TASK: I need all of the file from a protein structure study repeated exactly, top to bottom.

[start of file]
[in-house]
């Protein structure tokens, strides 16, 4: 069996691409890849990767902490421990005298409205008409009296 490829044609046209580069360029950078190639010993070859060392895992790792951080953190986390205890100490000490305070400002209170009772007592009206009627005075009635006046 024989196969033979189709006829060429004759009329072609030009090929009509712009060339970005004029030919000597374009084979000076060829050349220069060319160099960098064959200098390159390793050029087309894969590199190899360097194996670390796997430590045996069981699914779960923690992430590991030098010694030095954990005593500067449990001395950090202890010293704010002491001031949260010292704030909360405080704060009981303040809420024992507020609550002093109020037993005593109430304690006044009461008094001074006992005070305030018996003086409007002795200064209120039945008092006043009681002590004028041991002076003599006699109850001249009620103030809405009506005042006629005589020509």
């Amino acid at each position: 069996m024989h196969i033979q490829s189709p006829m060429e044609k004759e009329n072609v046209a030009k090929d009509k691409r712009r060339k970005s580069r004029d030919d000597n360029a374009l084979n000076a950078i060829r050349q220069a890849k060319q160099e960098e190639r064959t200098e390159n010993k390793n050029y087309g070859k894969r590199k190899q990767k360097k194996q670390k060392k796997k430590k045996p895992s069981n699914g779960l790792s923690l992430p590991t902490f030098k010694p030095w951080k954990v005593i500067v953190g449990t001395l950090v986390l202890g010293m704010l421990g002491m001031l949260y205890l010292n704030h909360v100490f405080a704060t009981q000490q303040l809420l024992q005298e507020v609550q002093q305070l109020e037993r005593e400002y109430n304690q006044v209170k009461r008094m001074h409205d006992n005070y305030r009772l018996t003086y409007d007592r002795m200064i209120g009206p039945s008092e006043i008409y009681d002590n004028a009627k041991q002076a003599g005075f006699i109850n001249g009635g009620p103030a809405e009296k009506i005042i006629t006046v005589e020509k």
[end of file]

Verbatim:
[in-house]
């Protein structure tokens, strides 16, 4: 069996691409890849990767902490421990005298409205008409009296 490829044609046209580069360029950078190639010993070859060392895992790792951080953190986390205890100490000490305070400002209170009772007592009206009627005075009635006046 024989196969033979189709006829060429004759009329072609030009090929009509712009060339970005004029030919000597374009084979000076060829050349220069060319160099960098064959200098390159390793050029087309894969590199190899360097194996670390796997430590045996069981699914779960923690992430590991030098010694030095954990005593500067449990001395950090202890010293704010002491001031949260010292704030909360405080704060009981303040809420024992507020609550002093109020037993005593109430304690006044009461008094001074006992005070305030018996003086409007002795200064209120039945008092006043009681002590004028041991002076003599006699109850001249009620103030809405009506005042006629005589020509």
């Amino acid at each position: 069996m024989h196969i033979q490829s189709p006829m060429e044609k004759e009329n072609v046209a030009k090929d009509k691409r712009r060339k970005s580069r004029d030919d000597n360029a374009l084979n000076a950078i060829r050349q220069a890849k060319q160099e960098e190639r064959t200098e390159n010993k390793n050029y087309g070859k894969r590199k190899q990767k360097k194996q670390k060392k796997k430590k045996p895992s069981n699914g779960l790792s923690l992430p590991t902490f030098k010694p030095w951080k954990v005593i500067v953190g449990t001395l950090v986390l202890g010293m704010l421990g002491m001031l949260y205890l010292n704030h909360v100490f405080a704060t009981q000490q303040l809420l024992q005298e507020v609550q002093q305070l109020e037993r005593e400002y109430n304690q006044v209170k009461r008094m001074h409205d006992n005070y305030r009772l018996t003086y409007d007592r002795m200064i209120g009206p039945s008092e006043i008409y009681d002590n004028a009627k041991q002076a003599g005075f006699i109850n001249g009635g009620p103030a809405e009296k009506i005042i006629t006046v005589e020509k």